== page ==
Structure and membrane compartments

Team Publications

Year of publication 2018

Léa Ripoll, Xavier Heiligenstein, Ilse Hurbain, Lia Domingues, Florent Figon, Karl J Petersen, Megan K Dennis, Anne Houdusse, Michael S Marks, Graça Raposo, Cédric Delevoye (2018 Jun 8)

Myosin VI and branched actin filaments mediate membrane constriction and fission of melanosomal tubule carriers.

The Journal of cell biology : 2709-2726 : DOI : 10.1083/jcb.201709055 Learn more

Vesicular and tubular transport intermediates regulate organellar cargo dynamics. Transport carrier release involves local and profound membrane remodeling before fission. Pinching the neck of a budding tubule or vesicle requires mechanical forces, likely exerted by the action of molecular motors on the cytoskeleton. Here, we show that myosin VI, together with branched actin filaments, constricts the membrane of tubular carriers that are then released from melanosomes, the pigment containing lysosome-related organelles of melanocytes. By combining superresolution fluorescence microscopy, correlative light and electron microscopy, and biochemical analyses, we find that myosin VI motor activity mediates severing by constricting the neck of the tubule at specific melanosomal subdomains. Pinching of the tubules involves the cooperation of the myosin adaptor optineurin and the activity of actin nucleation machineries, including the WASH and Arp2/3 complexes. The fission and release of these tubules allows for the export of components from melanosomes, such as the SNARE VAMP7, and promotes melanosome maturation and transfer to keratinocytes. Our data reveal a new myosin VI- and actin-dependent membrane fission mechanism required for organelle function.

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Philip D Stahl, Graça Raposo (2018 May 17)

Exosomes and extracellular vesicles: the path forward.

Essays in biochemistry : 119-124 : DOI : 10.1042/EBC20170088 Learn more

Over the course of the past several decades, the concept that extracellular vesicles, exosomes and microvesicles, operate as cellular “housekeepers” and as agents for communication between and among cells and tissues, has emerged into one of the most promising yet vexing problems facing the biomedical community. Already, extracellular vesicles from biological fluids are being used for diagnostic purposes and hopes abound for their use as therapeutic agents. However, the most basic mechanistic questions surrounding their biogenesis and function in cellular and tissue homeostasis remain largely unexplored. In this issue of , the rise of a new intercellular communications pathway is considered from many perspectives-cell biology, physiology, and pathophysiology.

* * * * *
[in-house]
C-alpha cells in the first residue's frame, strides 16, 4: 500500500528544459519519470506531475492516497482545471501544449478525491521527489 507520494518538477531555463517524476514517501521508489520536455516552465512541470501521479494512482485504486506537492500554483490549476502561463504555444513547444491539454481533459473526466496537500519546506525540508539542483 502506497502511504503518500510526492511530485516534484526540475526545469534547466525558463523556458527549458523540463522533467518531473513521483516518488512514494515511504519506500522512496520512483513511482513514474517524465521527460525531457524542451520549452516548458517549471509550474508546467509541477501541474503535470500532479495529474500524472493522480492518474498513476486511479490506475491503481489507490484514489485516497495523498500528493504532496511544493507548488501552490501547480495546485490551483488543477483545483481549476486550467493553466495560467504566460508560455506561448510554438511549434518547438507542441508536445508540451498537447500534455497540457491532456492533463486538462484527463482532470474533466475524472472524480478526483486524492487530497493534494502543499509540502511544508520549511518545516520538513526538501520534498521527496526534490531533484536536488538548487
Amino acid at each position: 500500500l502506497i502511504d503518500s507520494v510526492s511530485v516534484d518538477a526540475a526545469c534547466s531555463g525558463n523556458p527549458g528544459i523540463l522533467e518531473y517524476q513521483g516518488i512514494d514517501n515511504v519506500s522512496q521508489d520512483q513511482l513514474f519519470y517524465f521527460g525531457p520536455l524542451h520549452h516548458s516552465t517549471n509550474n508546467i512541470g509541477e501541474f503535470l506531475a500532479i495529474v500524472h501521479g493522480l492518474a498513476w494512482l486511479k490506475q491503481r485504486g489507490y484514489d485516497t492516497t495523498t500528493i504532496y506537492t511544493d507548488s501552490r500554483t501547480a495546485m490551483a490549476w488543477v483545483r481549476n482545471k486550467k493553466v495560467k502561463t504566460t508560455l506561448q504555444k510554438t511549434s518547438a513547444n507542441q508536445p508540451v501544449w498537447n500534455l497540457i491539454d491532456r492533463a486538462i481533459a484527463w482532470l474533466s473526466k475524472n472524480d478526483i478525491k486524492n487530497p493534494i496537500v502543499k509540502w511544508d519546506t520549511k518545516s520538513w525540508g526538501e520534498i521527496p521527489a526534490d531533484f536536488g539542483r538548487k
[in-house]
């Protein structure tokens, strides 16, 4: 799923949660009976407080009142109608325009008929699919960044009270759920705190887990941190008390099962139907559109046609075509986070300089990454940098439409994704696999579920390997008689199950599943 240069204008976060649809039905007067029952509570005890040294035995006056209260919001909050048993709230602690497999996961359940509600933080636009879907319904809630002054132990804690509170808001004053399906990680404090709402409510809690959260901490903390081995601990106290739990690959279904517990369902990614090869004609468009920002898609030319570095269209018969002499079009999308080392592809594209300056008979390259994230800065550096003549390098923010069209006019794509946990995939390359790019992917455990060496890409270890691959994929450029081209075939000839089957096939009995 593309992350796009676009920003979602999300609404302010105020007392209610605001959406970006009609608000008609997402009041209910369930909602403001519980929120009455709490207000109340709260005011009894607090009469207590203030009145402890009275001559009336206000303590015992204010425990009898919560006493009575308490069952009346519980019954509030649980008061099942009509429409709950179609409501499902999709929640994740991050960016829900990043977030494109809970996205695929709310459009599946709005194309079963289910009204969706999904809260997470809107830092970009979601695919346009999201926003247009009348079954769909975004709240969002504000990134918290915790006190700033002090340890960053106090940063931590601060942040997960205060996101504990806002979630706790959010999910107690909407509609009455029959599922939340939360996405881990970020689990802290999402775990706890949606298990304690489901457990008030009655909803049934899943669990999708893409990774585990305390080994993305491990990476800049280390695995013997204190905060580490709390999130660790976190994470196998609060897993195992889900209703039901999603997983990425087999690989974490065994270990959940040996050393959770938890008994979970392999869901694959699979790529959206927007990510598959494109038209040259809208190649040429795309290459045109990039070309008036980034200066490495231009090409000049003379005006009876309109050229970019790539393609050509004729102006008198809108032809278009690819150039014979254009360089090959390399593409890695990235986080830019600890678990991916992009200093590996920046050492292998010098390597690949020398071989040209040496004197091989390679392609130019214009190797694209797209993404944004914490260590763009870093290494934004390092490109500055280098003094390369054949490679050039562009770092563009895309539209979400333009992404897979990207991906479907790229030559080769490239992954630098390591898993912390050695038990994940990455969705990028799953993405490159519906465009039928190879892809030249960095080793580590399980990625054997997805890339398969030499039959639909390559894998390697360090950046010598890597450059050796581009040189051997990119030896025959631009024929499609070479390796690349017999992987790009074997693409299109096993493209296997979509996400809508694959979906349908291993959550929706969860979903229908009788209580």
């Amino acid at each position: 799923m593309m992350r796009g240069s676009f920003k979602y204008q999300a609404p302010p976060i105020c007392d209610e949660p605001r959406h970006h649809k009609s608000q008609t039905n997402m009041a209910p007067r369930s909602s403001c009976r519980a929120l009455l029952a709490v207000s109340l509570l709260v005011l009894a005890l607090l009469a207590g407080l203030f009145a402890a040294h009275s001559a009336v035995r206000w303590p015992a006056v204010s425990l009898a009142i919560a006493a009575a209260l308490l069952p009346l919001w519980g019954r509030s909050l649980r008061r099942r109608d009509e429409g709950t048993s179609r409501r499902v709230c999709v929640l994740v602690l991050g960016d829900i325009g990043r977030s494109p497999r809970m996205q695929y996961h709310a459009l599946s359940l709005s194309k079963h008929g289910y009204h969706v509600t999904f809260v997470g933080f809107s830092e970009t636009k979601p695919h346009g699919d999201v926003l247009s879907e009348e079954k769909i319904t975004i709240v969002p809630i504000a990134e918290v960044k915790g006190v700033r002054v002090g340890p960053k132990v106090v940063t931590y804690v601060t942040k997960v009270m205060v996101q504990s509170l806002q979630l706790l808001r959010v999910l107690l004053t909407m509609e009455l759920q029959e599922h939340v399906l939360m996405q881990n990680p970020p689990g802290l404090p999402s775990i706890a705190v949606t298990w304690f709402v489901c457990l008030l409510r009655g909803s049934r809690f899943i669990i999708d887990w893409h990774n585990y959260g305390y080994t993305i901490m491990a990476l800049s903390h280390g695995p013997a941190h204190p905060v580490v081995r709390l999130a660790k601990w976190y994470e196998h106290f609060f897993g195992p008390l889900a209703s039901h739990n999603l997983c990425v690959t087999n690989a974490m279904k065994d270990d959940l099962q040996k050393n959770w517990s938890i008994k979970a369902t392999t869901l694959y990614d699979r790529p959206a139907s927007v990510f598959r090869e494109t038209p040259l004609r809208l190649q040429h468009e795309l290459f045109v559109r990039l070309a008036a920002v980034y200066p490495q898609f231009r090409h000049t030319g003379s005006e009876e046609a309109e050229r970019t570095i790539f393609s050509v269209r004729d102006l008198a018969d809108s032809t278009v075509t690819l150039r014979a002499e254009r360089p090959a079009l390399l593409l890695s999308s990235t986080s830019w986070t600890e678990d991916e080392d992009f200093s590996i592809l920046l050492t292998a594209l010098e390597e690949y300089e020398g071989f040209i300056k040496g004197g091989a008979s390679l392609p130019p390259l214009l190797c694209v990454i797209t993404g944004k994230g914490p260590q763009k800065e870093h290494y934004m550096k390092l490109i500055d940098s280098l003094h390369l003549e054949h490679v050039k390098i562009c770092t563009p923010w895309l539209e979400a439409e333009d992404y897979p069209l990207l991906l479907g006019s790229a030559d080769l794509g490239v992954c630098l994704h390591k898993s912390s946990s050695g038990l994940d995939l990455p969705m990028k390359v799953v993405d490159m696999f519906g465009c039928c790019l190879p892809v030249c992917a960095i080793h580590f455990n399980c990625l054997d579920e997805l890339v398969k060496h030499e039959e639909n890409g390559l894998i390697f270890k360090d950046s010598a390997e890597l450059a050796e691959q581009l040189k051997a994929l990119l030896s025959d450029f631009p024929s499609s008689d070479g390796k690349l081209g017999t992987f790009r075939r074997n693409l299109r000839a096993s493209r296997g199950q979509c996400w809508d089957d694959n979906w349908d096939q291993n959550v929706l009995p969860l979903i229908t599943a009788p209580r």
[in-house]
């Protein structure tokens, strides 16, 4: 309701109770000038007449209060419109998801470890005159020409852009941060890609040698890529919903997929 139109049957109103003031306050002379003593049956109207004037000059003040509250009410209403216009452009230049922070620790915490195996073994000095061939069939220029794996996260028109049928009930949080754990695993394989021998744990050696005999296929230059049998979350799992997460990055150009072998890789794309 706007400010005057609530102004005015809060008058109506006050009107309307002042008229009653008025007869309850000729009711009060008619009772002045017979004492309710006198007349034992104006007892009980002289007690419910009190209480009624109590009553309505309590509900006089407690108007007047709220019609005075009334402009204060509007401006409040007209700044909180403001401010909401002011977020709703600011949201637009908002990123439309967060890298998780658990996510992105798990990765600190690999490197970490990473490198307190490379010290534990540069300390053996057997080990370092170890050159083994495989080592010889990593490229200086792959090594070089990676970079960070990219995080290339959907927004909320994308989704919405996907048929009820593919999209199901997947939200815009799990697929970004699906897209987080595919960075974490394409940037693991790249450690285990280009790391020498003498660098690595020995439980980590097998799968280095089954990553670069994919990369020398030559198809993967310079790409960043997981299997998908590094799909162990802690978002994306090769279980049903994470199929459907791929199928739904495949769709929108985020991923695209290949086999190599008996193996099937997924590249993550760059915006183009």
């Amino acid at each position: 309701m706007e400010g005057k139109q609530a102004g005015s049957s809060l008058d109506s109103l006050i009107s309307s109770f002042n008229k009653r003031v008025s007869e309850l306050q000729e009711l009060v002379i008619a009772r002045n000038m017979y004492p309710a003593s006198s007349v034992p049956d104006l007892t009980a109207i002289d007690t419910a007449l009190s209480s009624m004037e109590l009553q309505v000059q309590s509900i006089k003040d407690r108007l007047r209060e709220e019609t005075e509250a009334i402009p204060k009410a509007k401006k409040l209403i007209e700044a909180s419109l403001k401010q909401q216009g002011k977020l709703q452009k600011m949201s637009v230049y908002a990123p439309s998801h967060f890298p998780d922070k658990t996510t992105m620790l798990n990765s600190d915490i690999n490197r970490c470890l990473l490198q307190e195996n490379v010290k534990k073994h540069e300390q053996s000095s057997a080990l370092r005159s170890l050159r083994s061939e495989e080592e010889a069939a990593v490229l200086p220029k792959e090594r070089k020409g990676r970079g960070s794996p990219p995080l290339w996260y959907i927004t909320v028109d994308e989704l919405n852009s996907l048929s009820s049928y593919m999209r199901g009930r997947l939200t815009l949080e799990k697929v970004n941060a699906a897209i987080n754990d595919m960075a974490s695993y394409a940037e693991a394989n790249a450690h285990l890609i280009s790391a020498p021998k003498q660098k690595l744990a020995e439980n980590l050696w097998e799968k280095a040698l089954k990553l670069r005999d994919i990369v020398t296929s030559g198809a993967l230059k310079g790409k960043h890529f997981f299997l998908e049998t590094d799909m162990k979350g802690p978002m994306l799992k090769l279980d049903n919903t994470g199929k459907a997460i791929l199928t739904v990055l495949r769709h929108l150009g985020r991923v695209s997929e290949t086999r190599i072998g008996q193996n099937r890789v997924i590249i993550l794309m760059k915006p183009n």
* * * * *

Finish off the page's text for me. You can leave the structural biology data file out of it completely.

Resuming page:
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Cécile Campagne, Léa Ripoll, Floriane Gilles-Marsens, Graça Raposo, Cédric Delevoye (2018 Feb 15)

AP-1/KIF13A Blocking Peptides Impair Melanosome Maturation and Melanin Synthesis.

International journal of molecular sciences : DOI : E568 Learn more

Melanocytes are specialized cells that generate unique organelles called melanosomes in which melanin is synthesized and stored. Melanosome biogenesis and melanocyte pigmentation require the transport and delivery of melanin synthesizing enzymes, such as tyrosinase and related proteins (e.g., TYRP1), from endosomes to maturing melanosomes. Among the proteins controlling endosome-melanosome transport, AP-1 together with KIF13A coordinates the endosomal sorting and trafficking of TYRP1 to melanosomes. We identify here β1-adaptin AP-1 subunit-derived peptides of 5 amino acids that block the interaction of KIF13A with AP-1 in cells. Incubating these peptides with human MNT-1 cells or 3D-reconstructed pigmented epidermis decreases pigmentation by impacting the maturation of melanosomes in fully pigmented organelles. This study highlights that peptides targeting the intracellular trafficking of melanocytes are candidate molecules to tune pigmentation in health and disease.

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Guillaume van Niel, Gisela D'Angelo, Graça Raposo (2018 Jan 18)

Shedding light on the cell biology of extracellular vesicles.

Nature reviews. Molecular cell biology : 213-228 : DOI : 10.1038/nrm.2017.125 Learn more

Extracellular vesicles are a heterogeneous group of cell-derived membranous structures comprising exosomes and microvesicles, which originate from the endosomal system or which are shed from the plasma membrane, respectively. They are present in biological fluids and are involved in multiple physiological and pathological processes. Extracellular vesicles are now considered as an additional mechanism for intercellular communication, allowing cells to exchange proteins, lipids and genetic material. Knowledge of the cellular processes that govern extracellular vesicle biology is essential to shed light on the physiological and pathological functions of these vesicles as well as on clinical applications involving their use and/or analysis. However, in this expanding field, much remains unknown regarding the origin, biogenesis, secretion, targeting and fate of these vesicles.

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